NAI James E. Hanson’s new 17,000-square-foot headquarters at 195 North St. in Teterboro occupies a retrofitted industrial building near Interstate 80. The space provides a modern work environment while honoring the firm’s nearly 65-year legacy. — Photo by Arenson Office Furnishing/Courtesy: NAI James E. Hanson/Rotwein+Blake
By Joshua Burd
The need for new office space had become clear by this time last year. But for the leaders of NAI James E. Hanson, the decision to move from their longtime headquarters in Hackensack not only fulfilled that need, but provided the chance to look back on decades of history.
After all, the firm had occupied the same building since 1972.
“I know my father was nostalgic about it,” said Bill Hanson, the president of NAI James E. Hanson and grandson of the company’s namesake. “But you get to revisit a lot of history that you probably wouldn’t think about if you didn’t get forced into thinking about it.
“As we’re cleaning out and going through things in the move, that’s kind of a rewarding thing to do, because it makes you realize what the family and what the company has accomplished over 65-plus years.”
NAI Hanson has long since completed its move — not that it went very far — and has managed to honor its past while creating a modern workplace for its brokers, property managers and other employees. Located about two miles away, at 195 North St. in Teterboro, the new 17,000-square-foot office lies within a 51,000-square-foot light industrial property built by company founder James E. Hanson, which the family has retrofitted and updated as part of the move.
All photos by Arenson Office Furnishing/Courtesy: NAI James E. Hanson/Rotwein+Blake
About 70 employees completed the move last fall, a group that includes an investment firm operated by the Hanson family. The new workplace, designed by Rotwein+Blake, features an open perimeter with sit-stand workstations, with floor-to-ceiling glass offices and conference spaces lining the interior.
The collaborative layout is a far cry from NAI Hanson’s former space in Hackensack, where the firm’s professionals were more isolated and split between the first and third floors.
“I think part of the strength of our company is the interaction between the different disciplines — that people know each other and they do business together every day,” Hanson said. “And putting it all on one floor enhances those relationships.”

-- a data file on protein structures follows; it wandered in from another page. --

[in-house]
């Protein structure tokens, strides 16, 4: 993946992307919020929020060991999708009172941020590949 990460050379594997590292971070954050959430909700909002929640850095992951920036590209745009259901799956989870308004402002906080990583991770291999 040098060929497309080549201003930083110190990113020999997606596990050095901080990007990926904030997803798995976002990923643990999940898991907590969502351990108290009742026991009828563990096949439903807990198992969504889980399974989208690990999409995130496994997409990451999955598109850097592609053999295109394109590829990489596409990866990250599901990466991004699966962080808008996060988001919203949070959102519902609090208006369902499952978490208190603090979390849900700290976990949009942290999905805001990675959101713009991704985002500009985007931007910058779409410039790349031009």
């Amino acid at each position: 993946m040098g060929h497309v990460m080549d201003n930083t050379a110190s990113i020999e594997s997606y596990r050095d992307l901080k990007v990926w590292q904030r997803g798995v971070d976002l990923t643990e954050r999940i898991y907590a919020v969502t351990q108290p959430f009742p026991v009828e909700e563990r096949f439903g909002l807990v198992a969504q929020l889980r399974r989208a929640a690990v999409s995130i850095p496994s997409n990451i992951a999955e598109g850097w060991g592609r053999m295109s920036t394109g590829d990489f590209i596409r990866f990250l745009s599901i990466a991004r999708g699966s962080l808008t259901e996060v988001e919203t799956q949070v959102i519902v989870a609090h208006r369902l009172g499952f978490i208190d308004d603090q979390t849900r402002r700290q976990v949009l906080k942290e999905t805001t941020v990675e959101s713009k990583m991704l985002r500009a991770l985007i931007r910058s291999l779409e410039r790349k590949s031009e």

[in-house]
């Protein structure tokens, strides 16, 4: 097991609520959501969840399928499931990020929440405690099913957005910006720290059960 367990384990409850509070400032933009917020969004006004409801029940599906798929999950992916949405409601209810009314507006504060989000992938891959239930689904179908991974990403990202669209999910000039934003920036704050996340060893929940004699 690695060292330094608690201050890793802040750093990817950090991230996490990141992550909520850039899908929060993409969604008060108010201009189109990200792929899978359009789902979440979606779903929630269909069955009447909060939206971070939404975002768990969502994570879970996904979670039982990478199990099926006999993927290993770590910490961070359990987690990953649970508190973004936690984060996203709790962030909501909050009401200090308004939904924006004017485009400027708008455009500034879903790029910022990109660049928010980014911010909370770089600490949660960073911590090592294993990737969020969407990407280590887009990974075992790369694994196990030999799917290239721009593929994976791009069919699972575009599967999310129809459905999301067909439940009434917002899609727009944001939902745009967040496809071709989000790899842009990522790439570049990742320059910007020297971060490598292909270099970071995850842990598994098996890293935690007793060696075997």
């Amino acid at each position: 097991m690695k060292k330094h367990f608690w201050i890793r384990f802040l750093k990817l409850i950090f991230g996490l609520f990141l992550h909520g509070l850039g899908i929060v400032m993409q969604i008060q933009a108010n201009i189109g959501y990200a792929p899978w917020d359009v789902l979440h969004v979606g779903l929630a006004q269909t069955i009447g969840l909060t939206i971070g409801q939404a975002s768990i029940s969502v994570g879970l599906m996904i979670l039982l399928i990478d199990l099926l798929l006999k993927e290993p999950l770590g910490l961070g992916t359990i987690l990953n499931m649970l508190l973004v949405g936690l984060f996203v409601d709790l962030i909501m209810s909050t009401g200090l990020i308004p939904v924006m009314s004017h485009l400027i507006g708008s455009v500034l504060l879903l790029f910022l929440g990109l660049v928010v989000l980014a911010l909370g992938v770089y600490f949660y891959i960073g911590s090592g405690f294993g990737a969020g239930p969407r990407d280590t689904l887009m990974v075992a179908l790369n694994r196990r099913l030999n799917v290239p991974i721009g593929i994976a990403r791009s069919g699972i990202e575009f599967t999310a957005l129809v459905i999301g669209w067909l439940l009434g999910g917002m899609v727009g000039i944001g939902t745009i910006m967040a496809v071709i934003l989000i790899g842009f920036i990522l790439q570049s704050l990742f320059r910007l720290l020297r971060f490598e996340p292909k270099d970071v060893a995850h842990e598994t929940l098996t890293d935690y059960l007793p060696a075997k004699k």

The new office adopts many of the same principles that clients and other tenants have embraced in workplace design. For instance, the space seeks to promote a better work-life balance with a fitness center and a large, inviting break room and kitchen area with seating for about 24.
The space not only provides an escape from the office, but an additional space to entertain both clients and visitors to the new headquarters.
“This is another big deal for us: to have a place where people can interact comfortably,” Hanson said last summer during a tour of the property, noting that the firm is embracing the cultural shift that comes with open office concepts and a greater emphasis on communication.
“We did a lot of internal searching as to what our people really wanted out of the work environment,” he added. “This was a really big part of it.”
Executives at NAI Hanson had long discussed the prospect of relocating and modernizing their office space. Admittedly, the firm’s previous home at 235 Moore St. in Hackensack had become dated and poorly configured after the company had grown in place for more than 45 years.
But it wasn’t until around late 2016 that NAI Hanson opted to move ahead with finding a new space. That gave way to about 18 months of planning, which included the process of gathering input from executives and employees, and construction to update the building in Teterboro.
The space, which is about 50 percent larger than NAI Hanson’s footprint in Hackensack, still occupies only about a third of the building. The firm has attracted other tenants to the remaining space, most recently inking a 20,000-square-foot lease with a supply chain solutions firm.
Located just south of Interstate 80, the building provides the same type of convenience and access to highways such as the New Jersey Turnpike, the Garden State Parkway and routes 17 and 46 that the firm enjoyed in Hackensack. That access is critical to brokers in northern New Jersey, especially for a company that has historically focused on industrial space in and around Bergen County.
“This location, for our business, is ideal,” Hanson said. He noted that 195 North St. was originally built in 1960 by James E. Hanson, one of many industrial buildings that the late company founder developed in the company’s early years.
“That’s what his business was, so we’re coming home,” said Hanson, the son of NAI Hanson Chairman Peter O. Hanson and nephew of Jon F. Hanson, the chairman of The Hampshire Cos.
The new space is decidedly modern with a nod to the firm’s legacy in the industrial sector. Look no further than the decision to occupy a refurbished warehouse, which resulted in 14-foot ceiling heights, exposed beams and polished concrete floors.
“When you look at the height and the bones of the structure, you can envision what the potential is,” said Lance Blake, the president of Rotwein+Blake. “And what they wanted was a space that would change their culture and bring the office staff together.”
The project has also become a showpiece for the Livingston-based design firm, which sees additional opportunities in New Jersey, given the state’s abundance of older industrial buildings.
“We certainly have (shown the project to prospective clients),” said Cammy Bailey, Rotwein+Blake’s director of interiors. “And we’ve had people come to us and say, ‘We saw what you did at NAI. We’d like to take a look at our space.’ ”